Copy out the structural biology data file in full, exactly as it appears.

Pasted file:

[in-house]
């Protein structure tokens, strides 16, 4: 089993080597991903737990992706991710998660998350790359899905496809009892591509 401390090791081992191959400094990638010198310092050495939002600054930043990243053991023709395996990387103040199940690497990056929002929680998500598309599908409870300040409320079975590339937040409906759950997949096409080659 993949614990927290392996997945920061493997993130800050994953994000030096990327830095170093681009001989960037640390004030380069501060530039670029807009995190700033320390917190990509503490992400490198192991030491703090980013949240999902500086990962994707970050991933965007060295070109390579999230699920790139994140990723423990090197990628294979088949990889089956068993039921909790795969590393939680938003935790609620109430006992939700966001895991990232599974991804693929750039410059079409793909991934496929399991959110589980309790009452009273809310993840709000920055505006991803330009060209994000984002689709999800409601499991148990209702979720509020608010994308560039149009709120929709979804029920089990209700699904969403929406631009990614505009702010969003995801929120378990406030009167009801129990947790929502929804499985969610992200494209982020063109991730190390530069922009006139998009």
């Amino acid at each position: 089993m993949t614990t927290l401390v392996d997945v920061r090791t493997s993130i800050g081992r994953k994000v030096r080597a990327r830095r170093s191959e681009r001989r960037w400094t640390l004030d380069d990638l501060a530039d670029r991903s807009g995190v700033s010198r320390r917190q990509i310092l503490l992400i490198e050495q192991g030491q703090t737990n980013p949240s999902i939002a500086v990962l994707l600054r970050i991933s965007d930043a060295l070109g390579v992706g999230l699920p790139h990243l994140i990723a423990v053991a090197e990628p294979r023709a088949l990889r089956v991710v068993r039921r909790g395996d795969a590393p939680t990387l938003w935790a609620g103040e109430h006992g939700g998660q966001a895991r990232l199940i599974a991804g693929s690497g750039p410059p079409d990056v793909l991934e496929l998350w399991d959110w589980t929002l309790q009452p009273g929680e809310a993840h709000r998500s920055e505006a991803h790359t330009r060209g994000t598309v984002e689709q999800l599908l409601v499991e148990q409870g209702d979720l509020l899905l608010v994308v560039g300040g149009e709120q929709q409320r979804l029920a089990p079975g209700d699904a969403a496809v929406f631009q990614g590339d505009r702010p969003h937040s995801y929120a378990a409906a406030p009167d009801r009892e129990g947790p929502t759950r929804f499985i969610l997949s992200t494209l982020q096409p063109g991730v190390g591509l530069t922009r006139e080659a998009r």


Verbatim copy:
[in-house]
């Protein structure tokens, strides 16, 4: 089993080597991903737990992706991710998660998350790359899905496809009892591509 401390090791081992191959400094990638010198310092050495939002600054930043990243053991023709395996990387103040199940690497990056929002929680998500598309599908409870300040409320079975590339937040409906759950997949096409080659 993949614990927290392996997945920061493997993130800050994953994000030096990327830095170093681009001989960037640390004030380069501060530039670029807009995190700033320390917190990509503490992400490198192991030491703090980013949240999902500086990962994707970050991933965007060295070109390579999230699920790139994140990723423990090197990628294979088949990889089956068993039921909790795969590393939680938003935790609620109430006992939700966001895991990232599974991804693929750039410059079409793909991934496929399991959110589980309790009452009273809310993840709000920055505006991803330009060209994000984002689709999800409601499991148990209702979720509020608010994308560039149009709120929709979804029920089990209700699904969403929406631009990614505009702010969003995801929120378990406030009167009801129990947790929502929804499985969610992200494209982020063109991730190390530069922009006139998009």
């Amino acid at each position: 089993m993949t614990t927290l401390v392996d997945v920061r090791t493997s993130i800050g081992r994953k994000v030096r080597a990327r830095r170093s191959e681009r001989r960037w400094t640390l004030d380069d990638l501060a530039d670029r991903s807009g995190v700033s010198r320390r917190q990509i310092l503490l992400i490198e050495q192991g030491q703090t737990n980013p949240s999902i939002a500086v990962l994707l600054r970050i991933s965007d930043a060295l070109g390579v992706g999230l699920p790139h990243l994140i990723a423990v053991a090197e990628p294979r023709a088949l990889r089956v991710v068993r039921r909790g395996d795969a590393p939680t990387l938003w935790a609620g103040e109430h006992g939700g998660q966001a895991r990232l199940i599974a991804g693929s690497g750039p410059p079409d990056v793909l991934e496929l998350w399991d959110w589980t929002l309790q009452p009273g929680e809310a993840h709000r998500s920055e505006a991803h790359t330009r060209g994000t598309v984002e689709q999800l599908l409601v499991e148990q409870g209702d979720l509020l899905l608010v994308v560039g300040g149009e709120q929709q409320r979804l029920a089990p079975g209700d699904a969403a496809v929406f631009q990614g590339d505009r702010p969003h937040s995801y929120a378990a409906a406030p009167d009801r009892e129990g947790p929502t759950r929804f499985i969610l997949s992200t494209l982020q096409p063109g991730v190390g591509l530069t922009r006139e080659a998009r």